My developer journey started back in 2015. At that time I was around 10th grade in high school.
first github commits

I had heard stories that software developers do awesome stuff and earn a lot of money and the stuff all of you, I am sure, have heard. I told myself - "Alright, let's see what is all the fuss about".

Unfortunately there was a huge lack of uniformity about where to start as a beginner. Shall I start with a language where a simple

print("Hello world")

would give me results or shall I start with

#include <iostream>

int main()
  std::cout << "Hello World!";

where I would learn all the fundamentals of computing and how bits flip to make the magic work.

Choosing C++ as first language has many pros and cons. Anyway this was the language of choice for me. A friend of mine who was already a developer at that time advised me to learn it as it would be most useful. I started watching The New Boston C++ videos.

Imagine the poor kid who only knew how to install and play games on windows, being faced with C++ pointers, C++ syntax, oop programming etc.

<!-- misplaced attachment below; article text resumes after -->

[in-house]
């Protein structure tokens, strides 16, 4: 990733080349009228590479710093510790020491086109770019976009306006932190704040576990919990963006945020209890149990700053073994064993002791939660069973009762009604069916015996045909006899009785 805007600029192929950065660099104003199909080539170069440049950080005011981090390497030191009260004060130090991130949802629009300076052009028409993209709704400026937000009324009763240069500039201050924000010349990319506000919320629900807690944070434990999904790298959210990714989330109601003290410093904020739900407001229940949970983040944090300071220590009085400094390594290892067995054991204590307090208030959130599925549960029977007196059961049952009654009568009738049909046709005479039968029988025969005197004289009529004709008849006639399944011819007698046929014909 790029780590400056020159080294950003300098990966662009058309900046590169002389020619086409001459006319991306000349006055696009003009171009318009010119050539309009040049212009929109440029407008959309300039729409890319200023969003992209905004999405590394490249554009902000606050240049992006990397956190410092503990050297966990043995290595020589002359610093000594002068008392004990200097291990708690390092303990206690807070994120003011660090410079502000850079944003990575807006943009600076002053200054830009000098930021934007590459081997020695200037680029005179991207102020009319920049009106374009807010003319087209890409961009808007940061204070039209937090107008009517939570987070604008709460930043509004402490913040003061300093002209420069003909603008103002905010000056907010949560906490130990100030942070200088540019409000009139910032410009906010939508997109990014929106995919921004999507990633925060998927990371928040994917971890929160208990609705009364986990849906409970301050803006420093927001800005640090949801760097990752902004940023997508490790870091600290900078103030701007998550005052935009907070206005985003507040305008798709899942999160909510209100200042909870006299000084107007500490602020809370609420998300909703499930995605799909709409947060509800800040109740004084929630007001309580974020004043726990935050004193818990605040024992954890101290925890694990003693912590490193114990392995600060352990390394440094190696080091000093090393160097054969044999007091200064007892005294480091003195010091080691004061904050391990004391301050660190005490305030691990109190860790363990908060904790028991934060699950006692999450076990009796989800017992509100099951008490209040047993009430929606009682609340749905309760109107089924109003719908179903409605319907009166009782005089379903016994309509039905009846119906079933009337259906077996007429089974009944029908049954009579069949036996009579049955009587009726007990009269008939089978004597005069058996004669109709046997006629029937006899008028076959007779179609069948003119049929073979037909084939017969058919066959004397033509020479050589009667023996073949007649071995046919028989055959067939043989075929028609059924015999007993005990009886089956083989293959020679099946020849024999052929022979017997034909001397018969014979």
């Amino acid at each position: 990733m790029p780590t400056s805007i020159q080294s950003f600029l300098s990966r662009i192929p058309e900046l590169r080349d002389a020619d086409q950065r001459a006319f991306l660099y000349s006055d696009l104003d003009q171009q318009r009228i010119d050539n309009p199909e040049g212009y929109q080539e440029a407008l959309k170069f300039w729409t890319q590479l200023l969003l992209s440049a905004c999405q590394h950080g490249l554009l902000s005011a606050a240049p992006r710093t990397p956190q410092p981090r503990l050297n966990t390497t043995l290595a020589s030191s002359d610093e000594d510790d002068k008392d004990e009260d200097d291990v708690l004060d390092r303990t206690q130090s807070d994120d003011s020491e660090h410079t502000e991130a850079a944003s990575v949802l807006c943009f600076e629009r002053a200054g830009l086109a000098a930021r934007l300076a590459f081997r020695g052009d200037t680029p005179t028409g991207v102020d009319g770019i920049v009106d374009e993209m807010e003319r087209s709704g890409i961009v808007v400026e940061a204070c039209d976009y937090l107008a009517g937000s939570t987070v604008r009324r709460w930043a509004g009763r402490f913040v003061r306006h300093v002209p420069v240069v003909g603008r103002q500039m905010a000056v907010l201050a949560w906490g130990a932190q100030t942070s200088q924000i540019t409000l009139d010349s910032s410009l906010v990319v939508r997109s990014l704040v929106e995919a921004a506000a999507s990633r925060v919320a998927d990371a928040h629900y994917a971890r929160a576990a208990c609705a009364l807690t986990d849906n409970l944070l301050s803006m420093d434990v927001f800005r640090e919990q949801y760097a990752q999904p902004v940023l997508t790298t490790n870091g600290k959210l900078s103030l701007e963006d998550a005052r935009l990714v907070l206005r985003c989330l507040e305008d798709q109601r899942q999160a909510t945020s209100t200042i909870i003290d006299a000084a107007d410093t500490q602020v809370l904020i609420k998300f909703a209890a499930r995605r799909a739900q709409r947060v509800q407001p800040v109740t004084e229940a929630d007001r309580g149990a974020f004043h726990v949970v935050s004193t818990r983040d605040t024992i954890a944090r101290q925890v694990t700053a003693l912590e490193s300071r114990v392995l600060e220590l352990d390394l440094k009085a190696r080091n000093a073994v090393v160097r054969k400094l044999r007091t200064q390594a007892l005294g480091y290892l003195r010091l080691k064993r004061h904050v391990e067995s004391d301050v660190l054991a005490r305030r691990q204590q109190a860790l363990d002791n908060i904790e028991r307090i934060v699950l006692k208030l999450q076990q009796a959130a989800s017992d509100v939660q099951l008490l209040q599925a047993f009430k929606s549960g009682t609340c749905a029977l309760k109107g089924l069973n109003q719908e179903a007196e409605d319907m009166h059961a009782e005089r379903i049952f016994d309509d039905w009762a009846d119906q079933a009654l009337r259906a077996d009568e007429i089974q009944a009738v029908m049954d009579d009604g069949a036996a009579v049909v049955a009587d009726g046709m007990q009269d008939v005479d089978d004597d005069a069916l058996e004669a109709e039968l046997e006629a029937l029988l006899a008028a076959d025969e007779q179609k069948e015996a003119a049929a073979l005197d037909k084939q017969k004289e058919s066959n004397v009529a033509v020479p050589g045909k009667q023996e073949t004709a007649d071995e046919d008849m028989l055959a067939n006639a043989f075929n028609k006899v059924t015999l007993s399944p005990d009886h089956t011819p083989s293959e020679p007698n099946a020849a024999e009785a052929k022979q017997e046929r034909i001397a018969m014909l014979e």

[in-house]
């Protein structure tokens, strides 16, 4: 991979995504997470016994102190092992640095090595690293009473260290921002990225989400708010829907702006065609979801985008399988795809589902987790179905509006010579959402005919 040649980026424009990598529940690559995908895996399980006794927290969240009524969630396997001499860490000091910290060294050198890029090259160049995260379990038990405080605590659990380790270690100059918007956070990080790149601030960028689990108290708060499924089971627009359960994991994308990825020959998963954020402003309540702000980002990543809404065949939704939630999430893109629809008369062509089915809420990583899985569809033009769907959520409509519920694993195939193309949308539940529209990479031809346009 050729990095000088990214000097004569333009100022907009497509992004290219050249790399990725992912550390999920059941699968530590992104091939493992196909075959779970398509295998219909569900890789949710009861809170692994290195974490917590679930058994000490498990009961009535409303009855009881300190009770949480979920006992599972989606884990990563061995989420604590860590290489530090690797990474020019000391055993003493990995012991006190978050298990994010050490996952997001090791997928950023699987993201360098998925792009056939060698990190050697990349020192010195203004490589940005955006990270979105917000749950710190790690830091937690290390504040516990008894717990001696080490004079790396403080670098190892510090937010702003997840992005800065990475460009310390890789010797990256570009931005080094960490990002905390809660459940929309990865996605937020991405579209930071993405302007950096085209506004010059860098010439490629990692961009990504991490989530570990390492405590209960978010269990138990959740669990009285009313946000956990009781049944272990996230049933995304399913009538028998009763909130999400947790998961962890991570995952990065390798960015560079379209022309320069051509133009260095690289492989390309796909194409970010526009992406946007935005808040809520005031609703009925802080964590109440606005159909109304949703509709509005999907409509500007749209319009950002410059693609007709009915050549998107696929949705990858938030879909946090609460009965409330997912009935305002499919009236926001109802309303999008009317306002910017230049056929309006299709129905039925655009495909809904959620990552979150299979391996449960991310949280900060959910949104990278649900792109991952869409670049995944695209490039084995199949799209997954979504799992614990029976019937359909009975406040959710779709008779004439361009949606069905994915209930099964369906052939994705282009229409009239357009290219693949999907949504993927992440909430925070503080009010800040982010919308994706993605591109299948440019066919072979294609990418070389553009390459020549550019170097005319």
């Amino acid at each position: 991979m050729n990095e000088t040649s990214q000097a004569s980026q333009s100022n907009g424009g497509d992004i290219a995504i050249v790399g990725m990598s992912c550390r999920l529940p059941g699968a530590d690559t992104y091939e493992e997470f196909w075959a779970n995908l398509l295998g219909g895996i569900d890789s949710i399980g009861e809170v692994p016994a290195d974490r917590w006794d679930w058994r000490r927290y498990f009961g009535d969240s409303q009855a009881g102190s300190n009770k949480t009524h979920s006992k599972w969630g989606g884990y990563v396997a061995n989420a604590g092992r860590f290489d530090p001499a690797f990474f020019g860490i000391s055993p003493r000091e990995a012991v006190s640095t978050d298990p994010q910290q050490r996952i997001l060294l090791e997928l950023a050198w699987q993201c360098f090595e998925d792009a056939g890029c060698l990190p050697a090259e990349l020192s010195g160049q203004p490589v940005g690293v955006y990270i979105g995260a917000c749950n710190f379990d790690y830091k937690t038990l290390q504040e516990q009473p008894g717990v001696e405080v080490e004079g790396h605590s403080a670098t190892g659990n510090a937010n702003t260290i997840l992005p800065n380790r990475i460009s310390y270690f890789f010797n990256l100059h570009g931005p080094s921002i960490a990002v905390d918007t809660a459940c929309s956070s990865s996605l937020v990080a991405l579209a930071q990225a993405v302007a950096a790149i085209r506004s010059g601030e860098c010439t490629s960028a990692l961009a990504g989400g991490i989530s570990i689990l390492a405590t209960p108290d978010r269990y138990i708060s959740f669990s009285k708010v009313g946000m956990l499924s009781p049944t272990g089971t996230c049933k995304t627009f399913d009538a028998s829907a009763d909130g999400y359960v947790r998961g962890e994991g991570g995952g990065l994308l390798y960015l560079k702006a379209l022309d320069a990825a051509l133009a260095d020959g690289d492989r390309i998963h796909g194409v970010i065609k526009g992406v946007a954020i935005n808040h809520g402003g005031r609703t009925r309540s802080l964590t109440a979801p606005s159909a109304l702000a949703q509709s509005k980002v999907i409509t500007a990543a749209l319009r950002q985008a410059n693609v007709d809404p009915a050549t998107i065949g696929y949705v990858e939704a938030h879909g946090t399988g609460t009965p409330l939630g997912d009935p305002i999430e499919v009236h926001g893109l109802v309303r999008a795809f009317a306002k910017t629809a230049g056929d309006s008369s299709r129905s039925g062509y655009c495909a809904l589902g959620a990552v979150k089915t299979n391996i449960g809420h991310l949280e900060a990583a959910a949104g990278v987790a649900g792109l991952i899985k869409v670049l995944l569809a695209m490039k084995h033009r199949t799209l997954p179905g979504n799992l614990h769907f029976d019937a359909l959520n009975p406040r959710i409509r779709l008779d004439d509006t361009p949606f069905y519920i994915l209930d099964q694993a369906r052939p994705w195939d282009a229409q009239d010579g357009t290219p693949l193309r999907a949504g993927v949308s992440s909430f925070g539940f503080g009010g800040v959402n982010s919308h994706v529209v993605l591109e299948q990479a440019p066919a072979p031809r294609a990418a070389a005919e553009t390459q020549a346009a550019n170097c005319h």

fuck c++ pointers
This was me. However I fought back - I was determined more than ever to learn whatever it took, I followed all the tutorials, rewrote all the code from the videos, compiled and ran tens of programs hoping I won't see another syntax error.

C++ fuck you
Three months later I was crushed by the almighty C++.

Then I heard the new hype - this thing called C#. Learnt about this academy called Telerik Academy where all the wanna-be developers go and 1 year later they were ninja coders. My motivation resurrected - I was going to learn C# which is so much better than this shitty C++. Unfortunately I had to wait another 8 months until the new season started. But fuck that, ain't nobody got time to wait. I wanted to start learning asap.

Then HackBulgaria happened.

HackBulagria logo

This is another developer academy based in Sofia. I had never heard of them before. The words that got my attention were "We are starting a new C# for beginners free course in 1 month...". The next thing I looked for was the sign up button. The course was 15 weeks or so long - just enough to get some basic knowledge before the Telerik season started - that's what I thought.

c# hello world